Shambhavi talks about the personal commitments that guide and organize her teaching and relationships to students. A lively discussion about the nature of commitment in the context of spiritual practice follows.
FIRST WORDS FROM THE PODCAST
Most of you have heard me say that you really can’t make a commitment that you haven’t already made because every change in our way of doing things, or every way that we bind ourselves to a certain way of doing something, that time has to be right for us to have the capacity to do that. We may have a desire to do something, but it’s not the right time. Then it means that we don’t have what’s called the bhumikhara. We don’t have the actual, practical ability to put something into action because of the times, because our desire isn’t strong enough, or the circumstances and our desire are not quite right.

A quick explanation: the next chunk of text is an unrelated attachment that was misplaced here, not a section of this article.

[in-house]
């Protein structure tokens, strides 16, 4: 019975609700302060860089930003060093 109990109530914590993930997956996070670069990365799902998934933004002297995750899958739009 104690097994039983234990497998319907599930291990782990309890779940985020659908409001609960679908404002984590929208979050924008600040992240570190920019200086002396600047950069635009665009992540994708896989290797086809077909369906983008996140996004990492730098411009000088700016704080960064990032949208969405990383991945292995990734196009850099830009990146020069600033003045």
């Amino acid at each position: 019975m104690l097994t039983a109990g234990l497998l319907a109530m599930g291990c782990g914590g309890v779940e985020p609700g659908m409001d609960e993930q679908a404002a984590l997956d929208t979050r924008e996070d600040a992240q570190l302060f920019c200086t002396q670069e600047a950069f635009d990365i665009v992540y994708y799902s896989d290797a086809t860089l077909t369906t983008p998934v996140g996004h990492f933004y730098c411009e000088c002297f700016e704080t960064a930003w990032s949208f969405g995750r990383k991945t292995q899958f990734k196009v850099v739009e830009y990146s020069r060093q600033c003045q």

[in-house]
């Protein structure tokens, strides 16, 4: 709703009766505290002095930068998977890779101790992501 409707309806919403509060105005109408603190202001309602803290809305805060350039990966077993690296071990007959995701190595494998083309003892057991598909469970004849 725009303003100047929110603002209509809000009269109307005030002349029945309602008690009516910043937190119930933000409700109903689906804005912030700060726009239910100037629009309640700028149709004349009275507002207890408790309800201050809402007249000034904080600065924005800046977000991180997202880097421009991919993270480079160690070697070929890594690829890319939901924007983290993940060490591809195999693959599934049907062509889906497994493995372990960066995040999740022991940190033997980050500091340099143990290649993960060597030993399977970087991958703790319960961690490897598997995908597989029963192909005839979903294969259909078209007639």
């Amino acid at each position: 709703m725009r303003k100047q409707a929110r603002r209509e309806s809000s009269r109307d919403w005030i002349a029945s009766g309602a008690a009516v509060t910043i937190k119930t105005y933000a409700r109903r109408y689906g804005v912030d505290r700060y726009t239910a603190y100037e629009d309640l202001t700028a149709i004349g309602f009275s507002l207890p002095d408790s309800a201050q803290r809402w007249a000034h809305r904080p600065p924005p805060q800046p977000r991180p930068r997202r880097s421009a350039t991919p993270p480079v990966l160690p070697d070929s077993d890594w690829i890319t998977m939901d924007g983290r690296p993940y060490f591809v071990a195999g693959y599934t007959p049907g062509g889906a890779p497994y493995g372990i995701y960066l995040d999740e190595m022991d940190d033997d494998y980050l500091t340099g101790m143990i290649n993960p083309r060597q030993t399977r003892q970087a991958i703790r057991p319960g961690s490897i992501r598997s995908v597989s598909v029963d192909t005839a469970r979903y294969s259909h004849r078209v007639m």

Some people quit smoking so many times because they know smoking is bad for them and they don’t want to get sick, but yet somehow, the desire to smoke is stronger than the desire to quit until that day when all of a sudden, it’s over. I’m sure a lot of you have had that experience with something or other, where you try to change something a lot of times and it never worked, and then one day, it was just easier and you just did it. Right? You can look at these things in terms of astrology, too, and see, you know, when it might be easier or less easy to change some particular pattern. That’s one of the useful pieces of information that you can get out of astrology. Commitments are really made before you make them. And at the same time, they’re regularly imperfect. When we make a commitment, especially a commitment that has to do with our spiritual development, in a sense, we’re making a commitment to be enlightened, or to behave in an enlightened way; but we’re not enlightened. We’re only partially enlightened. And we’re partially ignorant.